We live in our own version of the Twin Cities — one ascendant, the other mired in violence and decay. We’ll call them RVA and Richmond.

Within vibrant RVA, we raise frequent toasts to a rapidly growing city with an abundance of cultural amenities, a bevy of appealing dining and grocery options and an exploding craft brewery scene.

And then there’s Richmond, a place where seemingly intractable problems breed a pervasive pessimism.

Friday morning, I spent some time in Richmond, as the recipient of a guided tour of George Mason Elementary School by interim Superintendent Tommy Kranz.

The Church Hill school makes a decent first impression with its entrance hall of international flags and smiling photos of precious children. But the classrooms are another matter, particularly those across the hall from the school’s gas-fired boilers. Teachers, on occasion, have donned masks to ward off the fumes. The bathrooms are appalling. The courtyard is a jungle of towering weeds.

Mason has the distinction of being designated as the worst of the worst: the Richmond Public Schools building in the most dire shape. It is the subject of an online petition drive to replace the 95-year-old school or move to a new building, with more than 7,300 signatures toward a goal of 8,000 as of Monday night.

“There’s no question that conditions are horrible there,” said Councilwoman Kimberly Gray, who as a Richmond School Board member co-chaired its Facilities Task Force with fellow board member-turned-councilwoman Kristen Larson. “The question is, where do they go on such a short timeline?”

School Board members Liz Doerr and Cindy Menz-Erb pushed last week to remove students from Mason before the school year begins. That’s a tough task in midsummer. And Gray, for one, doesn’t want a repeat of the move of students from shuttered Elkhardt Middle School into what is now an overcrowded Elkhardt-Thompson Middle.

In South Richmond, where many speak English as a second language, the student population is growing quickly. Replacing Elkhardt-Thompson is also high on the school district’s wish list.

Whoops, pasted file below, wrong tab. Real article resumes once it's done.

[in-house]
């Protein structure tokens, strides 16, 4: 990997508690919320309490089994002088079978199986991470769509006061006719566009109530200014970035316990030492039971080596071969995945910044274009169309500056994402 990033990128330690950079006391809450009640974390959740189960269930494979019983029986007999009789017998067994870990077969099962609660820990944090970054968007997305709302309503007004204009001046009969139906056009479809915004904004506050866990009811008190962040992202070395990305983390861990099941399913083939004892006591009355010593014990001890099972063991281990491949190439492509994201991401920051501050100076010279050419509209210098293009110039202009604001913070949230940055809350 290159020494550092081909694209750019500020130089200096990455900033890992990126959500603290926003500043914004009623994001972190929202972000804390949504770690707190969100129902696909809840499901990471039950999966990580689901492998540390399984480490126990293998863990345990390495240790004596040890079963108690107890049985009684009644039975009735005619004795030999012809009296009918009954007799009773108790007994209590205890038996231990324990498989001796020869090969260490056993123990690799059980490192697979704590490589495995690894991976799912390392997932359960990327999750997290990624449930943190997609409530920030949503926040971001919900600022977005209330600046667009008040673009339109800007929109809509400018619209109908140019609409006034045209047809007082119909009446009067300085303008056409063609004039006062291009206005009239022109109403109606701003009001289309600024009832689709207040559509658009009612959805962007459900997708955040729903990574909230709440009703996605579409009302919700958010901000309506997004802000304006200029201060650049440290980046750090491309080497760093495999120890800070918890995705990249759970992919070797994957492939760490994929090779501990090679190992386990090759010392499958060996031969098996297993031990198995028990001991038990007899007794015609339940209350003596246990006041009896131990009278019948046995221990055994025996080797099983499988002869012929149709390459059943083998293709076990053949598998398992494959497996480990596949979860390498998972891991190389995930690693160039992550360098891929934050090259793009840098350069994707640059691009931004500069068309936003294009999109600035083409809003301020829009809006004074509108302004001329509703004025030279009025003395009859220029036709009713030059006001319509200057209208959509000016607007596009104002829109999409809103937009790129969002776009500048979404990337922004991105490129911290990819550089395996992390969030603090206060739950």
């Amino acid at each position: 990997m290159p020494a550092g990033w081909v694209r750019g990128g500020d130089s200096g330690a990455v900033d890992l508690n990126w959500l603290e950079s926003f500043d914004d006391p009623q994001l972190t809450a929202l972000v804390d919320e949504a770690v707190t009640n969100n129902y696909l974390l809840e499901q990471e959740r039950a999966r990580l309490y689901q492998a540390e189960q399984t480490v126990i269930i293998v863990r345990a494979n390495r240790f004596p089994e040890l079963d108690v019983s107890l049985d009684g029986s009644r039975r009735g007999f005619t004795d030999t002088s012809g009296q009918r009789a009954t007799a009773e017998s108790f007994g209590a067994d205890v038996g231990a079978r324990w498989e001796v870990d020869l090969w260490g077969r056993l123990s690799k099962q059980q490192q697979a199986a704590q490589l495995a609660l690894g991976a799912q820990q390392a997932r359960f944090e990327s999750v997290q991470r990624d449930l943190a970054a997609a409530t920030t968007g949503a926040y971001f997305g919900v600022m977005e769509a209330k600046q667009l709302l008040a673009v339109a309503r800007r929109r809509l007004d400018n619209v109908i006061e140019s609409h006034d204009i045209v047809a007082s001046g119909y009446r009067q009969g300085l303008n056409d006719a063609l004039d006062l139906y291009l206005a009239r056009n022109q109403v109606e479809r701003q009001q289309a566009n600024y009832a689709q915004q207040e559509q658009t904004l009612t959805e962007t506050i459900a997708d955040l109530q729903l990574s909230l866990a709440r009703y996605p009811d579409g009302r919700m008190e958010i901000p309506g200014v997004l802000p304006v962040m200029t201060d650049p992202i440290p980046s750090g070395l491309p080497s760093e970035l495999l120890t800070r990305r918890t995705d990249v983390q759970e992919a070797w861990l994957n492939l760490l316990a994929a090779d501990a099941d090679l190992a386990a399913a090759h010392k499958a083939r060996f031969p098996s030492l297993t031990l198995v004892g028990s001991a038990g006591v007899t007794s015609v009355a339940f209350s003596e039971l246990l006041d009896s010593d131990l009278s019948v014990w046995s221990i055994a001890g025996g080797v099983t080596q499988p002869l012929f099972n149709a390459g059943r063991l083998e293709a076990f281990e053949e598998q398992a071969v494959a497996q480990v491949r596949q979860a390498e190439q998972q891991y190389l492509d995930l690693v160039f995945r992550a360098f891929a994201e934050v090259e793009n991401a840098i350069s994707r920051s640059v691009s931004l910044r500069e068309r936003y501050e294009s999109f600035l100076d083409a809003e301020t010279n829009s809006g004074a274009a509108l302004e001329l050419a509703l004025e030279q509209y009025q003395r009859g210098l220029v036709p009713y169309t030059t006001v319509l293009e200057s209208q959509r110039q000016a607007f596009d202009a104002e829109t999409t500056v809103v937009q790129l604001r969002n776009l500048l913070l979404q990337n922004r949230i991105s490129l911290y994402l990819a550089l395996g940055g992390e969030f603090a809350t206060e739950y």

“The South Side issue was forecasted several years ago and is here now and being managed with temporary solutions, including trailers,” Larson said.

“I am ready and willing to work with the School Board to address all issues regarding facilities in Richmond,” she said. “We have limited funds, so it’s not an easy task. Through it all, it’s vital we all continue to look at and plan for long-term growth in our city.”

A top-notch facility does not ensure academic achievement. (See “Martin Luther King Jr. Middle School.”) But a decrepit building makes learning more difficult.

As do poverty and trauma. The decay at George Mason mirrors the condition of Richmond’s public housing, the bleak backdrop for so many shootings as violent crime experiences a troubling increase over last year’s spike.

Friday night and Saturday morning, two men were shot and killed in separate homicides — a brutal coda to a week in which five other people, including two juveniles, were wounded in a drive-by shooting in Whitcomb Court.

The weekend homicides brought this year’s total count in Richmond to 42, well ahead of last year’s pace. In all, 132 people had been shot, including 14 juveniles.

The Richmond Redevelopment and Housing Authority, not unlike Richmond Public Schools, has far more building needs than funds to address them. It plans to ask the federal government to convert the city’s public housing complexes to the Section 8 housing choice voucher program as a means to free up more money for maintenance and redevelopment.

George Mason and much of the RRHA housing stock are remnants of an era we never truly left behind. Even as RVA neighborhoods gentrify and industrial areas such as Scott’s Addition and Manchester morph into eclectic residential communities, Richmond’s public housing and school buildings remain largely frozen in time.

RVA, as a battlefield for the grocery industry, has an abundance of fresh food options such as Aldi, Kroger, Lidl, Publix and Whole Foods. Richmond, on the other hand, is a veritable food desert where few grocery chains care to plant a flag. Jim’s Local Market recently withdrew from plans to open a grocery store at North 25th Street and Nine Mile Road in the East End.

Of course, disparities have always existed here, but they seemed less stark during our murder capital era, when RVA bumper stickers didn’t exist and civic pride was a precious commodity.

But increasingly, it’s difficult to maintain unfettered optimism about our city’s future. The flourishing of RVA brings to mind a lovely but fragile flower sprouting from cracked pavement. You marvel that it has blossomed but can’t help but wonder: Will it survive?

RVA will not be in full bloom until we effectively tend to the Richmond that’s being left further and further behind.

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